Although this criterion only applies to linear systems, it may be also useful for non-linear systems by linearizing the differential equation about equilibrium. But the result is weakened. The following theorem is known as the first Lyapunov method.

Theorem A.2

Let $Df$ be the Jacobian matrix of a continuously differentiable function $f:U→RN$ at equilibrium $Y∗$ and let be its complex eigenvalues. Then

• if $Re(λi)<0$ for all i then $Y∗$ is asymptotically stable; and

• if $Re(λi)>0$ for at least one i then $Y∗$ is not stable.

When $Re(λi)=0$ for one or more eigenvalues, one cannot conclude. For instance, the differential equation $y˙=−y3$ has $Df=0$ at $y∗=0$. Theorem 2 does not apply. However, the origin is asymptotically stable since the solution is $y(t)=sgn(y0)/2t+1/y02$ for $t≥0$ and goes to zero when $t→∞$. Conversely, the differential equation $θ˙=1−cosθ$ has also $Df=0$ at $θ∗=0$ but we have previously seen that 0 is not stable.

Example A.2

Let us discuss the stability of eqn (A.4) with respect to $Y∗=0$. We have seen that A is given by eqn (A.6). Stability is therefore related to the eigenvalues of A, that is the roots of the characteristic polynomial,

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Thus, the system stability depends on the position of zeros of the polynomial,

(A.9)
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with respect to the axis $Re(z)=0$ in the complex plane.

# (p.284) Lyapunov functions

To study stability in the general case, we introduce the concept of Lyapunov functions.

Definition A.3

A continuously differentiable function V defined in an open set U such that $Y∗∈U⊂Rn$ is said to be a Lyapunov function if

1. 1. $V(Y∗)=0$

2. 2. $V(Y)>0$ for all $Y≠Y∗$

3. 3. $V˙=f.∇V(Y)≤0$

If, furthermore, $V˙(Y)<0$ for all $Y≠Y∗$ then V is a strict Lyapunov function.

Figure A.2 Lyapunov function. Velocity along trajectories is oriented towards decreasing values of V.

In the above definition, $∇V$ is the gradient of V defined in U. This is a vector oriented in the direction of increasing values of V. The velocity $Y˙=f(Y)$ is a vector tangential to the trajectory at point Y. The scalar product $f.∇V$ is therefore the time derivative of V along trajectories. The third condition imposes that trajectories are oriented toward lower levels of V (Fig. A.2).

We may now enunciate Lyapunov’s second theorem on stability.

Theorem A.3

Let us consider the differential equation (A.1) and an equilibrium point $Y∗$. If there exists a Lyapunov function in a neighbourhood of $Y∗$ then $Y∗$ is stable. If there exists a strict Lyapunov function in a neighbourhood of $Y∗$ then $Y∗$ is asymptotically stable.

A common application of Lyapunov functions is concerning the energy. The theorem then states that if the energy is non-increasing (no energy is injected), the equilibrium is stable. Furthermore, if the system dissipates at all times, the energy is a strict Lyapunov function and the equilibrium is asymptotically stable.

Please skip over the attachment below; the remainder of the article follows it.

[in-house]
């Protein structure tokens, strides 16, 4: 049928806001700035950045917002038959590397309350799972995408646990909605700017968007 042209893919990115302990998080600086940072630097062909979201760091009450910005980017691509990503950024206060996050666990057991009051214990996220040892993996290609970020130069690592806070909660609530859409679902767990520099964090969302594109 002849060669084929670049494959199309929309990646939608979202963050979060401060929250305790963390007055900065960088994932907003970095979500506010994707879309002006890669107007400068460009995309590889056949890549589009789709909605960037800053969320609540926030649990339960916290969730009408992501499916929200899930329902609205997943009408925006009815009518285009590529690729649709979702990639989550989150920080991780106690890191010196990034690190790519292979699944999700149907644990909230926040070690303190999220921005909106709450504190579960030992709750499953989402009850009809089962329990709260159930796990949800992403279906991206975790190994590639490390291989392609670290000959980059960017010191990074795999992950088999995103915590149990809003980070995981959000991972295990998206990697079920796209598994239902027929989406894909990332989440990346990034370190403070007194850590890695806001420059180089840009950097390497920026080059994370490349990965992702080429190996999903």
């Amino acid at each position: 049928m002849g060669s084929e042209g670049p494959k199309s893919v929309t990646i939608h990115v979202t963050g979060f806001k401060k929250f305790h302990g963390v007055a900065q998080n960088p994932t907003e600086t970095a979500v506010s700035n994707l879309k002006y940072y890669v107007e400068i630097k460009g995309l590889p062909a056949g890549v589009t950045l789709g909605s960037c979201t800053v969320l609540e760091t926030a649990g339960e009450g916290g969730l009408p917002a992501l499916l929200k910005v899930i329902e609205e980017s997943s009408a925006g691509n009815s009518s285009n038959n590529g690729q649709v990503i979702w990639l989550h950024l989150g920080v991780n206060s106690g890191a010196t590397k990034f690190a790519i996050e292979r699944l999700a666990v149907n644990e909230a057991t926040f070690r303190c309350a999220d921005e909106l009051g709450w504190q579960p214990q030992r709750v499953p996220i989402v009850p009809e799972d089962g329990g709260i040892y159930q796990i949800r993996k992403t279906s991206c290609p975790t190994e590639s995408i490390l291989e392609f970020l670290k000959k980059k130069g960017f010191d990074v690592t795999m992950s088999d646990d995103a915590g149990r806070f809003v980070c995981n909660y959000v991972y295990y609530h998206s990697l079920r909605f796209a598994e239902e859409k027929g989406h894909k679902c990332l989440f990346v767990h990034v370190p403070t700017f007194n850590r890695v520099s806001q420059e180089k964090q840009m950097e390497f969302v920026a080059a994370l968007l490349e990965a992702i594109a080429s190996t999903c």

Example A.3

To establish the stability of system (A.4), we consider the Lyapunov function $V(Y)=12×YTPY$ where

(A.10)
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Since M and K are symmetric and positive-definite, P is also symmetric and positive-definite. The first two conditions of a Lyapunov function are therefore fulfilled. By developing the product $YTPY$, we obtain

(A.11)
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so that $V(Y)$ is simply the energy of system.

To check the third condition, we calculate $V˙(Y)$:

(A.12)
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By denoting $Q=−12×(ATP+PA)$, a mere calculation gives

(A.13)
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and $V˙(Y)=−X˙TCX˙$. This equality is nothing other than the energy balance. Since C is semipositive, we obtain $V˙(Y)≤0$ and the third condition is also fulfilled. By applying the Lyapunov theorem, we conclude that system (A.4) is stable about the origin, that is all zeros of the polynomial $Δ(λ)$ are in the half-plane $Re(z)≤0$. But, unfortunately, $Q$ is not positive definite and V is not a strict Lyapunov function. Therefore, we cannot conclude asymptotic stability. To do that, we need a stronger result.

# (p.285) Invariance principle

We now introduce an important extension of Lyapunov’s second method. Standard references are (Krasovskii 1963), and (LaSalle 1960).

Definition A.4

Let us consider a differential equation $Y˙=f(Y)$ with an equilibrium $Y∗∈U$. A set $M$ is termed invariant if any solution starting from $M$ is entirely in $M$, i.e. $Y(0)∈M⟹Y(t)∈M$ for all t, and termed positively invariant if $Y(0)∈M⟹Y(t)∈M$ for all $t≥0$.

Theorem A.4